Some 55 offences remain subject to capital punishment in China. Until the Chinese authorities release statistics indicating how many people are executed and for what crimes, it is impossible to say with any certainty whether the reform represents real progress or is merely a public relations exercise.
There is anecdotal evidence to suggest there has been a significant decline in the number of executions in China in the last few years. But the only way to know for sure is for the Chinese authorities to make the numbers public. When they do so, then we'll really know that reform is underway.

United States Report to Universal Periodic Review

The United States submitted its first report to the Human Rights Council this week. Although the United States has already submitted reports to some of the treaty bodies – the Human Rights Committee, the Committee Against Torture, the Committee for the Elimination of Racial Discrimination – it has not been required to account for its observance (or lack of it) in other areas, such as economic, social and cultural rights, because it has not ratified the relevant treaty (the International Covenant on Economic, Social and Cultural Rights).
There are many very nice historical references: to Roosevelt’s Four Freedoms speech, to Eleanor Roosevelt, to W.E.B. DuBois, and so on.
The report struck me as being pretty self-congratulatory, but then that is the case for most states. I don’t want to be too hard on it, however, because some of the very mild self-criticism in the report seems to have set off a firestorm in the extremist press in the United States. For example, the Washington Times said that America had admitted it belonged in the camp of Cuba, North Korea, Iran and Syria, and described the document as ‘a strange combination of left-wing history and White House talking points’.
The report is sprinkled throughout with curious links to various documents and websites. For example, in paragraph 92, its refers to a speech by President Reagan who said that the United States is ‘still a beacon, still a magnet for all who must have freedom, for all the pilgrims from all the lost places who are hurtling through the darkness, toward home’. These words are highlighted, and if you click on them you are taken to a 1783 address by George Washington to Irish immigrants, which is where the idea of America as a beacon apparently came from.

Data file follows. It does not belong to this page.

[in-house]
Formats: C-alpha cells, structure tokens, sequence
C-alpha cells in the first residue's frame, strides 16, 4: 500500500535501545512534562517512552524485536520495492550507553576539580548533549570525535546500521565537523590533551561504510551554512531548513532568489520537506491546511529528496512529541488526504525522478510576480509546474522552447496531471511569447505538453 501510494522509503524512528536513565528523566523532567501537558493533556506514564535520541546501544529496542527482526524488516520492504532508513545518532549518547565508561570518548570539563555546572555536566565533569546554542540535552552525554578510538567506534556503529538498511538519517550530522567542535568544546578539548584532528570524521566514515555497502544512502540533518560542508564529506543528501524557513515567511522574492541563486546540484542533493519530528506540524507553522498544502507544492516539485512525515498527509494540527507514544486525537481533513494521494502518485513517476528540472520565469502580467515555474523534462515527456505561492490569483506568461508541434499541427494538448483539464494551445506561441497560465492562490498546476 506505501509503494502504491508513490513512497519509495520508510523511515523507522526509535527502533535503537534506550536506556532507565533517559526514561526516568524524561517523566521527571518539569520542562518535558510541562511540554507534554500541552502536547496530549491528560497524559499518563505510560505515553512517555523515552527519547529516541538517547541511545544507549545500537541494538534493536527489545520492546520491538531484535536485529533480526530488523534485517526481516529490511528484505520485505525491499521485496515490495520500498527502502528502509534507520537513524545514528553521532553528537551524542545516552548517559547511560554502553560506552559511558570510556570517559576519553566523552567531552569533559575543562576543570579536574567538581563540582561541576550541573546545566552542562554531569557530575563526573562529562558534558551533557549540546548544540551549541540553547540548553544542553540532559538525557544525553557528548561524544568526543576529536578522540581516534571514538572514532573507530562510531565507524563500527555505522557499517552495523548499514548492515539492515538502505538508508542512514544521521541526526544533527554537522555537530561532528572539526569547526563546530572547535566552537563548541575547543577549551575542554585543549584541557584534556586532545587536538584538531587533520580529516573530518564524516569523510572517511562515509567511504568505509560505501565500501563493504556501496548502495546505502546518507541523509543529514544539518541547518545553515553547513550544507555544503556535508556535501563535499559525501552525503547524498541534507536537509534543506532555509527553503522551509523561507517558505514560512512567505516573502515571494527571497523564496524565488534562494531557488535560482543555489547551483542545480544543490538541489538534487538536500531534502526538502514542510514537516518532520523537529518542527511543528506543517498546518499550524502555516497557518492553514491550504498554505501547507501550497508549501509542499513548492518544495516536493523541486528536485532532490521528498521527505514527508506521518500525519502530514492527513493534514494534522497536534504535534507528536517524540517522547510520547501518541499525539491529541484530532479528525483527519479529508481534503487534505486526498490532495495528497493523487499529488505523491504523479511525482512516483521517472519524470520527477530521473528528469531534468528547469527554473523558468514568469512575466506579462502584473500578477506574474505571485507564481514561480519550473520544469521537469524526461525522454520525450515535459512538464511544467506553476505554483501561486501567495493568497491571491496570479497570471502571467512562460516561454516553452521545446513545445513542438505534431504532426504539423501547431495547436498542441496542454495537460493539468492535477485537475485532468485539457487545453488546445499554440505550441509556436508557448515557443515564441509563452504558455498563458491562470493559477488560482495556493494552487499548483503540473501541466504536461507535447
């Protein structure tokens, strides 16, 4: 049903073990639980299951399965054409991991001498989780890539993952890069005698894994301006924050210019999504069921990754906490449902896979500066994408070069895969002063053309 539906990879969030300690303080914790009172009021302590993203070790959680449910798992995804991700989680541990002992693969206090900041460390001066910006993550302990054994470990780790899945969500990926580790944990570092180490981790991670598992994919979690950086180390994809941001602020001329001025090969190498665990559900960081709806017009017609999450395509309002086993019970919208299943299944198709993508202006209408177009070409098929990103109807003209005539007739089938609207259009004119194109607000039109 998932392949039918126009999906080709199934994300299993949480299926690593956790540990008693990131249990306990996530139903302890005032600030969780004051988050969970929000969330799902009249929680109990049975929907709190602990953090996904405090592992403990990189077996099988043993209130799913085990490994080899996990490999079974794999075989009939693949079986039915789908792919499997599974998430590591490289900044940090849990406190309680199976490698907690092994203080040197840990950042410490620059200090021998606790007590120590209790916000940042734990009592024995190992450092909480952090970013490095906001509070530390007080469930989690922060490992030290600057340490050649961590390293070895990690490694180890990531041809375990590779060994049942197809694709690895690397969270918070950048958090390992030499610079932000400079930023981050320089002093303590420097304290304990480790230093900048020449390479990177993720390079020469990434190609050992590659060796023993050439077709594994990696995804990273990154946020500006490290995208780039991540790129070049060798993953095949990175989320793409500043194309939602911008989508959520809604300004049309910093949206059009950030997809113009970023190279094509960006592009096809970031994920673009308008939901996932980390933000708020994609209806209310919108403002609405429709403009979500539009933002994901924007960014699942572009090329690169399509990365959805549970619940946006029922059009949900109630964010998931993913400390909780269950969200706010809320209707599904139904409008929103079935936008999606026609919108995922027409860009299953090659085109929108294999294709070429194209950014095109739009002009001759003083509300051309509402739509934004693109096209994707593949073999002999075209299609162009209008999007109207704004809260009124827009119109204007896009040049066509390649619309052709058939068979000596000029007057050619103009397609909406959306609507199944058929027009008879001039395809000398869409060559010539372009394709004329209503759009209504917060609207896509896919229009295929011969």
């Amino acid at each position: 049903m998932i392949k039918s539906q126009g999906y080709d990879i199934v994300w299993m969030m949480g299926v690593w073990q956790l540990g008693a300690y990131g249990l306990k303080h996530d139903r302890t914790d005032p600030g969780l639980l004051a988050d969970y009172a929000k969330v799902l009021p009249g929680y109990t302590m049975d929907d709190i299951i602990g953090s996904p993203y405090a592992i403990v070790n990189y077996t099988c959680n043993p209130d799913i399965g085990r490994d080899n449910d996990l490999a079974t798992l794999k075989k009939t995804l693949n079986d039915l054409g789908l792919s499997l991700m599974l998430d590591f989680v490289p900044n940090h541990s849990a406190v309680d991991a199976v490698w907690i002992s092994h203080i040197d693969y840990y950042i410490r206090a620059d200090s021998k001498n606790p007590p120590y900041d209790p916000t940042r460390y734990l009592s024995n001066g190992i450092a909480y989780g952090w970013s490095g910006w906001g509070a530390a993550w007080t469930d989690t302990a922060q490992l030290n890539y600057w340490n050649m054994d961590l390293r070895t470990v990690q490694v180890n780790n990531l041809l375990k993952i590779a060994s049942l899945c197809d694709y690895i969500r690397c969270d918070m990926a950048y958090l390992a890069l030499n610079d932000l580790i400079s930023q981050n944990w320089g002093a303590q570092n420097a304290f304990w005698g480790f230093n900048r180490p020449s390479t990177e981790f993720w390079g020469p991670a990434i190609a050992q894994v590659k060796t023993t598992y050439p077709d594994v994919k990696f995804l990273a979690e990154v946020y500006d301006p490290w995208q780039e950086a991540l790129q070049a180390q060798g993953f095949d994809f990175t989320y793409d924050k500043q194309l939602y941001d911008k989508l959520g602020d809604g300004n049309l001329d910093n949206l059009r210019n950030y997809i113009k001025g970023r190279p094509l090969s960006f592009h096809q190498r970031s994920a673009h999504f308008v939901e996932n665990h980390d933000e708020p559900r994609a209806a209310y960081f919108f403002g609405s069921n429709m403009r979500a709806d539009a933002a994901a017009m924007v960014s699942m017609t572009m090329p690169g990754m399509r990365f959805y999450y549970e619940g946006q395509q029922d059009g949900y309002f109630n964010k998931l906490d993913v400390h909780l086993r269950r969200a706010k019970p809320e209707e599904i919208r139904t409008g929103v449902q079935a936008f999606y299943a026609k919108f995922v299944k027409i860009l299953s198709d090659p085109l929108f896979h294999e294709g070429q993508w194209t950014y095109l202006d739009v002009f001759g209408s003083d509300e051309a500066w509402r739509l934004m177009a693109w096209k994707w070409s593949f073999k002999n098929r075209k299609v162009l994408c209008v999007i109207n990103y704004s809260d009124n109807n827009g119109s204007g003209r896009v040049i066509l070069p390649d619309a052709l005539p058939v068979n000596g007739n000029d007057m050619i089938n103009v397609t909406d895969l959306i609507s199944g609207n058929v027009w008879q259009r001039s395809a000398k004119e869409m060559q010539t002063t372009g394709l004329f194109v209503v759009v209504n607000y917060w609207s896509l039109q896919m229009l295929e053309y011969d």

The report will be examined during the morning of 5 November 2010 by the Human Rights Council, under the lead of a so-called troika of States: France, Cameroon and Japan.

Monday, 23 August 2010

Prisoner Krstic in British Courts: The Banality of Evil

Radislav Krstic is one of the more celebrated defendants before the International Criminal Tribunal for the former Yugoslavia. Convicted of genocide by a Trial Chamber in 2001, he was somewhat successful on appeal and had the conviction replaced with one of aiding and abetting genocide. Krstic has been serving his sentence in the United Kingdom.
After experiencing what was described as a 'life threatening attack' in prison, Krstic applied to have his prisoner status reclassified so that he could benefit from more favourable conditions of detention in a more relaxed carceral environment. The decision was denied at the administrative level on the grounds that the crimes he had committed made him inherently dangerous. But on judicial review, in a ruling issued ten days ago, the decision was quashed and prison authorities ordered to consider whether he constitutes a risk to the public at the present time.
I've referred to Hannah Arendt's famous phrase, 'the banality of evil', used to describe Eichmann. As the English judge pointed out, some crimes, like sexual abuse, connote an inherent dangerousness. But if you take Krstic out of Bosnia in the midst of ethnic conflict, he becomes quite harmless. He is only 'evil' in a certain context. That is not to say that he should not be punished severely for his crimes. But it is hard to justify imposing a harsh prison regime based on the presumption that his participation in genocide in Bosnia in 1995 makes him a dangerous man in England in 2010.
Thanks to Michael Bohlander.

Bangladesh International Crimes Tribunal